Blame it on the Twitter

I’m about to do what I never thought I would do.

I have been an infrequent blogger over the last couple of years, writing irregularly and infrequently, sometimes for work and sometimes for fun. I have always harboured a dislike for blog posts which begin “Oh my dear readers, I am so so sorry for not having written more recently, but I’ve been so busy, etc. etc.” Who cares? If you have something to say, then say it. If you don’t, well fine – there really is no need apologise. There is plenty of other stuff out there to read.

But with several weeks since I last enjoyed the selfish buzz of expanding some thought or other on my blog, I have found a need to look at why I’ve not been writing as much recently. And I haven’t had to look very far.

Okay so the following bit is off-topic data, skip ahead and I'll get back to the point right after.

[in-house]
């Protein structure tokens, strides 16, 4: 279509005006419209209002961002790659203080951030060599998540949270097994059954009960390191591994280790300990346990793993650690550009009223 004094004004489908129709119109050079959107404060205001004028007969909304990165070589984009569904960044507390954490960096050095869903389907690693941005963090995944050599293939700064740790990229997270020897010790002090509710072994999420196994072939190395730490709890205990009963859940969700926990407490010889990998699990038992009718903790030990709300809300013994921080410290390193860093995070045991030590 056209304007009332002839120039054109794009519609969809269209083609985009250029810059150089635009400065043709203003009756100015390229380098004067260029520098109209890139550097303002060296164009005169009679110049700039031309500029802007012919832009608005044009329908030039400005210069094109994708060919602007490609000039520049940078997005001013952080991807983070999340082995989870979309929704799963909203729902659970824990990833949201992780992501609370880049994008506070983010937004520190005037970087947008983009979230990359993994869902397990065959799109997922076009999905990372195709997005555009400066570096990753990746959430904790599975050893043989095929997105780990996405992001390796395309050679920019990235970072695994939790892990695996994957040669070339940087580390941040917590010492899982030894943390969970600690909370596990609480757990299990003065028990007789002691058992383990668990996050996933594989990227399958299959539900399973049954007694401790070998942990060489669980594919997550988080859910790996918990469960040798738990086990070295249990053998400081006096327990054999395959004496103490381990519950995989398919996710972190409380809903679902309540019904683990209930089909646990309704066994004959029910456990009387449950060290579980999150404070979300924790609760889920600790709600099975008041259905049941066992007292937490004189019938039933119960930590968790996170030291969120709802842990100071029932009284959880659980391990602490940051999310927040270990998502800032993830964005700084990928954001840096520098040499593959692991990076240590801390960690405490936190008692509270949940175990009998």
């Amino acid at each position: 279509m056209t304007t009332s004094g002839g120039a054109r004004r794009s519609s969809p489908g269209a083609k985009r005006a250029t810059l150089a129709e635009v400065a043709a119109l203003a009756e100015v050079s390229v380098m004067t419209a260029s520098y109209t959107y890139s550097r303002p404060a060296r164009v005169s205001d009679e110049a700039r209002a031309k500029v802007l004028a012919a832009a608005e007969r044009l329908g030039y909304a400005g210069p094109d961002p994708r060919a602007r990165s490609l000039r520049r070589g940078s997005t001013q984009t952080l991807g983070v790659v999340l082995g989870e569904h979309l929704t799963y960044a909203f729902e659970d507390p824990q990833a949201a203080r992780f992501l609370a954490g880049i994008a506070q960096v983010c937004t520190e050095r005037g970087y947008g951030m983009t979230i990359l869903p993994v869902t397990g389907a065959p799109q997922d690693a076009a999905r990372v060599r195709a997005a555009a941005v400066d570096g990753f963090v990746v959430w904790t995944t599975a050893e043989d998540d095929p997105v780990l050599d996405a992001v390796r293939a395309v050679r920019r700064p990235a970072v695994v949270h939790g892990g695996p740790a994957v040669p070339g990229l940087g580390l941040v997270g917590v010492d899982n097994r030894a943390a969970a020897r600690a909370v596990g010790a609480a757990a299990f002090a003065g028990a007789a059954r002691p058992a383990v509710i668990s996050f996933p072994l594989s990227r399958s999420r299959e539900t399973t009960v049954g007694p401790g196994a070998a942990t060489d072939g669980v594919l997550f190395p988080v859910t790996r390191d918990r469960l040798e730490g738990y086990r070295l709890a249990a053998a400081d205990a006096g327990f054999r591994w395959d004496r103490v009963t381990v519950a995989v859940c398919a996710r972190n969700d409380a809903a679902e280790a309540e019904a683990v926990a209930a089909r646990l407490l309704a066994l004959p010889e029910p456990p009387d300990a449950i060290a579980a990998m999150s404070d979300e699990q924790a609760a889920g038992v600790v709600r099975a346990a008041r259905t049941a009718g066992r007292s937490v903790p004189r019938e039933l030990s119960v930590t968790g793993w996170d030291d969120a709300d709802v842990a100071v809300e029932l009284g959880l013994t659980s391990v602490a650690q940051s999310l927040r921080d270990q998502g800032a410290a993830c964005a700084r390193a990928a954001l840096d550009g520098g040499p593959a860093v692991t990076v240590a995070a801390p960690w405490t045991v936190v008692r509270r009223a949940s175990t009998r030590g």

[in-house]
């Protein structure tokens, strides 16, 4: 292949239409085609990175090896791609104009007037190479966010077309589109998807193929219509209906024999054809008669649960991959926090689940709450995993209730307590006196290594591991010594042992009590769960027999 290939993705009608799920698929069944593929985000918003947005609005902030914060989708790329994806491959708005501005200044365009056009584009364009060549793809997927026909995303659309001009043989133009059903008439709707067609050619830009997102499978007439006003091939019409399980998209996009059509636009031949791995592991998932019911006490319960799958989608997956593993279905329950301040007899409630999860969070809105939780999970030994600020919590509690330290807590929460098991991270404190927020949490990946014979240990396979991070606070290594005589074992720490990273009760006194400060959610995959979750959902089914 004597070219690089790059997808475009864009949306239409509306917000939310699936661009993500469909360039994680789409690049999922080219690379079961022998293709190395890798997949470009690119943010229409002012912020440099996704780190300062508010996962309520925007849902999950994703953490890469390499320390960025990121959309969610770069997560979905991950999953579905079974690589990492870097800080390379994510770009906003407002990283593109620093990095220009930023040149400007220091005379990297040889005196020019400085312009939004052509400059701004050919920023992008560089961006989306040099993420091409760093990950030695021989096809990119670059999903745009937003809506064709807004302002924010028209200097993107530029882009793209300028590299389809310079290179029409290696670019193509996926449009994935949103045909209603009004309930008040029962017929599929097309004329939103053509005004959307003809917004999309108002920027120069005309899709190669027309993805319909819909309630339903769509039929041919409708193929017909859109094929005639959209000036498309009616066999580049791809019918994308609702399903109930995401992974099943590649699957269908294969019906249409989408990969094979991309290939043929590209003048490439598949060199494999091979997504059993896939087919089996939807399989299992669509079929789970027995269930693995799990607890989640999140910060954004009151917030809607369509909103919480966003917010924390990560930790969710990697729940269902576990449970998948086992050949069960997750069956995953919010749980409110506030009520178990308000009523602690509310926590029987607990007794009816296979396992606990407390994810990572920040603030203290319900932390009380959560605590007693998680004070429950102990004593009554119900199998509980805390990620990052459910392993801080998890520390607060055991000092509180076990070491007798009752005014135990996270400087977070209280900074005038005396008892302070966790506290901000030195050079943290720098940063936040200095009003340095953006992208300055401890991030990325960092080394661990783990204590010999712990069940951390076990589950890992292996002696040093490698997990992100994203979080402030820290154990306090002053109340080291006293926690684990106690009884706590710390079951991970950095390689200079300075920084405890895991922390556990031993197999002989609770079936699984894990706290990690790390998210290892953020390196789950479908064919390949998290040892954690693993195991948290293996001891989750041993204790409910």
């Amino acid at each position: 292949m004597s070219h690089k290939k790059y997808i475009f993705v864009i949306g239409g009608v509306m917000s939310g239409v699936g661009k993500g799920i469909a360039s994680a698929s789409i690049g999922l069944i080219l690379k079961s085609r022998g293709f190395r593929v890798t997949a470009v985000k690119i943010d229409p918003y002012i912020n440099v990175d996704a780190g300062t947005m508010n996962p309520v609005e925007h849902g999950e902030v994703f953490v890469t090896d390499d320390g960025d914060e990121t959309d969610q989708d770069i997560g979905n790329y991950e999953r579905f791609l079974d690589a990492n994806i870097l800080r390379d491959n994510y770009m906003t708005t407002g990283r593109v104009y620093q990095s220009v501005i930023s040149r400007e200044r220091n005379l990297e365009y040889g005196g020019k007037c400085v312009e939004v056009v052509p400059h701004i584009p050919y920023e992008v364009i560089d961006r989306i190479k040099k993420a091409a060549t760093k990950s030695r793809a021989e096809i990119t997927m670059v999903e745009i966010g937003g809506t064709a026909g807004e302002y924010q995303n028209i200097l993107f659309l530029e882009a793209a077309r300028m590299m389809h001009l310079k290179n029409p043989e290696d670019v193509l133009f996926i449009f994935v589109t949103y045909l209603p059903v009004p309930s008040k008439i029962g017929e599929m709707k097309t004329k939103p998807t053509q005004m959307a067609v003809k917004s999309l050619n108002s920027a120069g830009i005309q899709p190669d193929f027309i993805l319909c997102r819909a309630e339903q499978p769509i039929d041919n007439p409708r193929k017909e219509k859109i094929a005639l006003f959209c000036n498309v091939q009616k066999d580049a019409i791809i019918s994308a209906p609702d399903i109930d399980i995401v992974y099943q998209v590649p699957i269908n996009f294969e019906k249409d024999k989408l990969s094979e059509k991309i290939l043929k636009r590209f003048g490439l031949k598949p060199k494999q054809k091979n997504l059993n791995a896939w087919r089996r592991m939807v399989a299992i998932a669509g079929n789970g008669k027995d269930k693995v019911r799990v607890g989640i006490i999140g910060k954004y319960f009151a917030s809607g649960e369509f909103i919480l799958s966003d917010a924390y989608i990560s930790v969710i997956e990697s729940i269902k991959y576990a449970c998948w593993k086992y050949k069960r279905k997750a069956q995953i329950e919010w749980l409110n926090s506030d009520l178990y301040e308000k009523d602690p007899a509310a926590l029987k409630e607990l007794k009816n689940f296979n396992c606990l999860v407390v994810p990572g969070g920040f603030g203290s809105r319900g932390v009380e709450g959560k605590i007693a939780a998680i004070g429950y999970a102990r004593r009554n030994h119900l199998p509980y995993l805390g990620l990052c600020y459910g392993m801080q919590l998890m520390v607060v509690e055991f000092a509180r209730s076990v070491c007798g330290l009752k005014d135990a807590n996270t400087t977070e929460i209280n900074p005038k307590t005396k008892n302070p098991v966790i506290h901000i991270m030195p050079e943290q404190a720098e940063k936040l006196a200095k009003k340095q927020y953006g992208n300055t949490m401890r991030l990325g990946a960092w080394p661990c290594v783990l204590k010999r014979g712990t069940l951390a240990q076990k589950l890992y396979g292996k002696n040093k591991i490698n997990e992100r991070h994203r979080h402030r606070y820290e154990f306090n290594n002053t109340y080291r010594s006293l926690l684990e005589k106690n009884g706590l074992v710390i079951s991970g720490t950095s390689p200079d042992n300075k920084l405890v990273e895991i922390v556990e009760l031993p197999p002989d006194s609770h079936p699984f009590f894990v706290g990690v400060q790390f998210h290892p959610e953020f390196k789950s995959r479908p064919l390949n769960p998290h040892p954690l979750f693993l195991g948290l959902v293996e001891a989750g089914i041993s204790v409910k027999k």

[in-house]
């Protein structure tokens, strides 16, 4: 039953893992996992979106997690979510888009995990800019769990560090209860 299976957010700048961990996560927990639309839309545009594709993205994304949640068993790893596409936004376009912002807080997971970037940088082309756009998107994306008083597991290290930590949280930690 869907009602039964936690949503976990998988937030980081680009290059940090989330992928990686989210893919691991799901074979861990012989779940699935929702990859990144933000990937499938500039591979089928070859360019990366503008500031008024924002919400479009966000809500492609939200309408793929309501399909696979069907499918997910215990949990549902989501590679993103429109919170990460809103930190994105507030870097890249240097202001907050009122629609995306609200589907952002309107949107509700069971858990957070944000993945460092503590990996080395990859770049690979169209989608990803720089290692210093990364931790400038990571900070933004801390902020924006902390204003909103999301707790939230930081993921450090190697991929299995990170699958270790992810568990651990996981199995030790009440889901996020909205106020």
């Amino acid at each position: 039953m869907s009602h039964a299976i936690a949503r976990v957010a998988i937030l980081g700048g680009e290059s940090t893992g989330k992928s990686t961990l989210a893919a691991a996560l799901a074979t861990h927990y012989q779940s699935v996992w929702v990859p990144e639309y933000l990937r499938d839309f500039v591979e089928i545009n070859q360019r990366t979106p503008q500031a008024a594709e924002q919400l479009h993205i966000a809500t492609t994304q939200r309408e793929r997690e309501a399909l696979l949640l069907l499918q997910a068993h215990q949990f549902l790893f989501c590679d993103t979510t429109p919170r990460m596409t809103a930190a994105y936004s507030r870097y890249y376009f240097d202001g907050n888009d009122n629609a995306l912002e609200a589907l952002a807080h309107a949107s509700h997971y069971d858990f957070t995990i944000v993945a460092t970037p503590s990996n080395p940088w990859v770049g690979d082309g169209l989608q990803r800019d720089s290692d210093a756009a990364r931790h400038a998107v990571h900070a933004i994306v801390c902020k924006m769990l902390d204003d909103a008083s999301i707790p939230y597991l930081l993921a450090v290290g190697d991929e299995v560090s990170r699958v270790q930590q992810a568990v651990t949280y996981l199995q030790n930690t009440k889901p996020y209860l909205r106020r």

The culprit? Twitter.

If you’ve not seen it or played with it, Twitter is one of the best toys on the internet, largely down to its sheer simplicity. In summary, imagine a text message, or a similar 140 character outburst, in response to the question “What are you doing?” Your answer, via web or text, gets distributed to anyone who has decided to ‘follow’ you. Correspondingly, you receive, through your gadget of choice, a series of so-called ‘tweets’ – the thoughts of your friends as a string of short messages scrolling through your awareness.